Christmasy Kindergarten Writing

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So I will be the first to admit that as a first year kindergarten teacher I don’t know everything there is to know about teaching kindergarteners to write.  In fact, I probably know very little!  I do a lot of reading, and use a variety of resources, and most of all go with my gut and do what feels right for my kiddos!  I know there is a school of thought that says “writing workshop should be student led writing and nothing else.”  I also know there is another school of thought that “spoon feeds” (for lack of a better word) words and sentences to the students.  I like to think that I actually am mix – well kind of.  I don’t really spoon feed my kids words or sentences to just copy.  However, on occasion I do give a writing prompt for them to write too.

I would say about 85-90% of the time my kids are choosing their own stories, drawing the story and then writing the story.  I do not tell them how to spell words, instead I point them to the tools in the room (word wall, alphabet, color wall, etc.) and I tell them to say the word slowly and write down the sounds that they hear.  At this point in the ball game I have a couple kiddos that I help stretch the word out so they can hear the sounds. 

The last couple of weeks have been “prompt” weeks.  However, in addition to writing, our focus has been on revising and editing.  Last week we tackled our letters to Santa using the writing process.  We started on Monday by strictly focusing on drawing pictures of 3 things we wanted for Christmas and sounding out those words.  Tuesday we began writing in sentences.  Wednesday we talked about adding words or sentences to make our writing more clear.  Thursday we talked about editing by focusing on spaces between words, capitol at the beginning and punctuation at the end.  Friday we wrote our final letter on some very special paper that folded into an envelope.  I wasn’t sure if I tried to tackle too much, but overall I think it was very successful.  I had some kids that stayed right with that pacing and worked independently.  I had some kids that wrote a draft or part of and then focused on copying the final letter on Friday.  What I did like was that I saw better quality writing from them when they spent the entire week focused on the same thing.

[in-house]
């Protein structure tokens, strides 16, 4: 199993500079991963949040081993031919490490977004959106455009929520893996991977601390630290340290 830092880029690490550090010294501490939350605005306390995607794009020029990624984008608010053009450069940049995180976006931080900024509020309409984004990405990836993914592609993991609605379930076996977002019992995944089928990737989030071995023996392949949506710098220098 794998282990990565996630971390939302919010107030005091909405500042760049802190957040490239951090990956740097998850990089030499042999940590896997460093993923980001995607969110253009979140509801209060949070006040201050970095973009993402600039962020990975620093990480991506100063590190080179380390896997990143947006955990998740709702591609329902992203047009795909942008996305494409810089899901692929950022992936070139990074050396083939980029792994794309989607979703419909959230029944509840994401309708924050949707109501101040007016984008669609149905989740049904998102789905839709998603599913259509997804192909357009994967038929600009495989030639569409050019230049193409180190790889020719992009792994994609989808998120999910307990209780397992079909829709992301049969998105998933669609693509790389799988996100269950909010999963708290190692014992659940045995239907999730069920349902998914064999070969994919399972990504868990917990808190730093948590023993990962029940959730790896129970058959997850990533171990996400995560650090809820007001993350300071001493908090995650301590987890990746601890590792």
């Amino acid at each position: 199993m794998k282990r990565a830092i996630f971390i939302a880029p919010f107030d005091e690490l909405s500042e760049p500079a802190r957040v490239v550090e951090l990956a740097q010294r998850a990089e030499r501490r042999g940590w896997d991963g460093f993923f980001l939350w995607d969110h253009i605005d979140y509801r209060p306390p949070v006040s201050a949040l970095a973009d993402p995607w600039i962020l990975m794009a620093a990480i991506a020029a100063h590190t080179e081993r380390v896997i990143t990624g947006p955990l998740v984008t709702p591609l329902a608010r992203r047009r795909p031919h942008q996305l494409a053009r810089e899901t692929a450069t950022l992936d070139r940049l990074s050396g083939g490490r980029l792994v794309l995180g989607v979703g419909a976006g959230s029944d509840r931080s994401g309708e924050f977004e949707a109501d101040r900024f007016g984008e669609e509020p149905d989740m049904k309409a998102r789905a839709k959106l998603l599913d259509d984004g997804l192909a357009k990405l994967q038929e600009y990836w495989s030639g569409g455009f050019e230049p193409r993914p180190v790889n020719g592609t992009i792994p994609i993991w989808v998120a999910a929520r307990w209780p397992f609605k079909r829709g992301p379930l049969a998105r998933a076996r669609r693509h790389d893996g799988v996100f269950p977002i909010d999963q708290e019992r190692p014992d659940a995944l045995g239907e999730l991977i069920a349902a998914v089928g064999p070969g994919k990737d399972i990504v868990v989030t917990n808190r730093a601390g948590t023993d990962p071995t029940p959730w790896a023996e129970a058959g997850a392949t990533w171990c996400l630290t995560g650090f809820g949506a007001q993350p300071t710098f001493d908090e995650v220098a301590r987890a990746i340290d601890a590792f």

This week I really wanted to do something Christmasy and fun.  When I saw this adorable pin, I knew what I wanted to do!  We started on Monday by just sitting together and verbalizing our answer to this question:  “What would you do if Santa was stuck in your chimney?”  Tuesday and Wednesday we took time to get our ideas down on paper and add details to explain our plan of action to help out old Mr. Claus.  Today we wrote our final draft and then made our stuck Santas!  (Side note: I noticed last week that some of my students felt the need to write on every line that I gave them.  So this week I differentiated my paper giving them what they needed based on their rough draft.  It worked great!)  Here’s just a few examples.

I wod tikol Satus fet bi climen up the chimne. (He would) wigol daon the chimne.
In case you don’t read Kindergarten: I would tickle Santa’s feel by climbing up the chimney.  (He would) wiggle down the chimney.

I wod push hem dun.
I would push him down.

Wve ef Sat wus suc ni the chnine I wou po eyoo and wdr.  I wod pro wooy in th chin th chnine.
What is Santa was stuck in the chimney – I would pour oil and water.  I would pour oil in the chimney the chimney (good start at repetition for poetry 🙂

I wod grab his bag and hem wud grab the futhr prt and I pul him awt.
I would grab his bad and he would grab the other part and I would pull him out.


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